Leaders from around the globe have gathered at the UN Climate Change Conference of the Parties (COP26) in the United Kingdom to focus on efforts being made to reduce the human impact of climate change. Those impacts and the urgency to act have not gone unnoticed in Latin America and the Caribbean (LAC).
As world leaders gather at COP26, The Institute of the Americas (IOA) has released a policy white paper (Nationally Determined Contributions Across the America: A Comparative Hemispheric Analysis) to better assess progress made to date by countries across the Americas in delivering on their climate commitments. The white paper provides a timely snapshot of progress while also highlighting the serious funding gaps that remain if LAC countries are going to deliver on their previously agreed upon climate pledges.
Watch Institute of the Americas Climate Nationally Determined Contributions Report.
Ever wonder what a scientist does all day? Do they sit in a lab full of bubbling beakers? Are they locked away in a dark room full of reference books? Science Like Me answers those questions, dispels some myths, and more. Saura Naderi, an engineer with a passion for creativity, talks with scientists across UC San Diego about how they found their way into the world of research. Hear about moments from their childhood that sparked their love of science, how they spend a typical day, and what keeps them motivated to learn more and keep science moving forward.
In a recent episode, Naderi spoke with Alex Cloninger, PhD about his path to becoming a mathematician. His current work is in the area of geometric data analysis. His path towards a career in science was set in motion during a childhood trip to a planetarium with his parents. “That, I think, was the first aha moment. Not necessarily that I wanted to go into math, but that science was neat, and surprising, and that I didn’t understand how something happened, and I just wanted to figure it out.”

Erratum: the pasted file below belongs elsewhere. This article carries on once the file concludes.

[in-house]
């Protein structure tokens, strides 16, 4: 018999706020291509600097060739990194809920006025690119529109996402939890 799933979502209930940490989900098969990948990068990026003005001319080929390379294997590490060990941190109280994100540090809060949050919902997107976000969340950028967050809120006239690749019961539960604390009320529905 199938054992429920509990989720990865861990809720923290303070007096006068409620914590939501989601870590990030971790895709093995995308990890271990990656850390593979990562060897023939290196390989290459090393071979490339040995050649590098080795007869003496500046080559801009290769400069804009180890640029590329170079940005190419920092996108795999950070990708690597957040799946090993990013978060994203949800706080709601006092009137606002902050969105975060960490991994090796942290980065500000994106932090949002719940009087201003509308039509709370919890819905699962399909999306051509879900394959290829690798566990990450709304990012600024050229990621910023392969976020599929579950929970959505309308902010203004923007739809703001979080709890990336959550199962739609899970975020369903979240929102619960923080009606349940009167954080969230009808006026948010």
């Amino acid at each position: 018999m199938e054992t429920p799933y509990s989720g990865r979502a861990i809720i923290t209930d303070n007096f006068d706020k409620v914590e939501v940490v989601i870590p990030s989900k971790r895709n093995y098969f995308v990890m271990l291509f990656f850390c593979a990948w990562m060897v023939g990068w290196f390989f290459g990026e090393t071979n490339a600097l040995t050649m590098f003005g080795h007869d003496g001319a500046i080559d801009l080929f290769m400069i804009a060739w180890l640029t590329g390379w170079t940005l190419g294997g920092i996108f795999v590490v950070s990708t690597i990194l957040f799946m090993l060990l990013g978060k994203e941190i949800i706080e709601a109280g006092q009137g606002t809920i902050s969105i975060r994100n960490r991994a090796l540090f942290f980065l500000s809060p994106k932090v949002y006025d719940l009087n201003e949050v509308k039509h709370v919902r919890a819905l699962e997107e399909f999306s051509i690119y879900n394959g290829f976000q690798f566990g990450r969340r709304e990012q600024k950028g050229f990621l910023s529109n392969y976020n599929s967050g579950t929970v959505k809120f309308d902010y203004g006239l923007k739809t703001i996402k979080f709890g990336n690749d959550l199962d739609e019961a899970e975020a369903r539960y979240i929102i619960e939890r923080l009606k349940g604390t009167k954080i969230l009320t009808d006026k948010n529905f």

Cloninger views math as a skill everyone can master with the right tools. “I hate the phrase of someone not being a math person, because I really see learning math and getting to understand math is really just about practice, and about having people that are there to support you in that practice,” he says. He also disagrees with the idea that math is a solitary endeavor. “I think the most surprising thing is how fun and social research can be, and talking with colleagues can be – and that we all have this kind of common interest, maybe not in math, or in physics, or in a particular question, but in curiosity, right? …One of the things that I had no concept of before getting further into math, and even becoming a professor, was that the curiosity of a question can always be fun.”
To learn more about Cloninger’s research and day-to-day life in academia, watch Science Like Me: Meet a Mathematician. Interested in more scientific journeys? Check out the rest of the Science Like Me series.
In the summer of 1942, 22-year-old Franci Rabinek began a three-year journey that would take her from Terezin, the Nazis’ “model ghetto,” to the Czech family camp in Auschwitz-Birkenau, to slave labor camps in Hamburg and finally to Bergen Belsen. Trained as a dress designer, Franci survived the war and would go on to establish a fashion salon in New York.
“Franci’s War” is her memoir of life in Nazi-occupied Europe. Rabinek’s daughter, Helen Epstein, a prolific journalist and author, introduces and discusses the memoir and explores her childhood and her relationship with her mother.
Besides contributing to major dailies such as the New York Times and the Washington Post, Epstein has published several books, including her highly acclaimed Holocaust trilogy that begins with the volume “Children of the Holocaust.” Her work has been published in numerous languages.
Watch Franci’s War – with Helen Epstein – Holocaust Living History Workshop.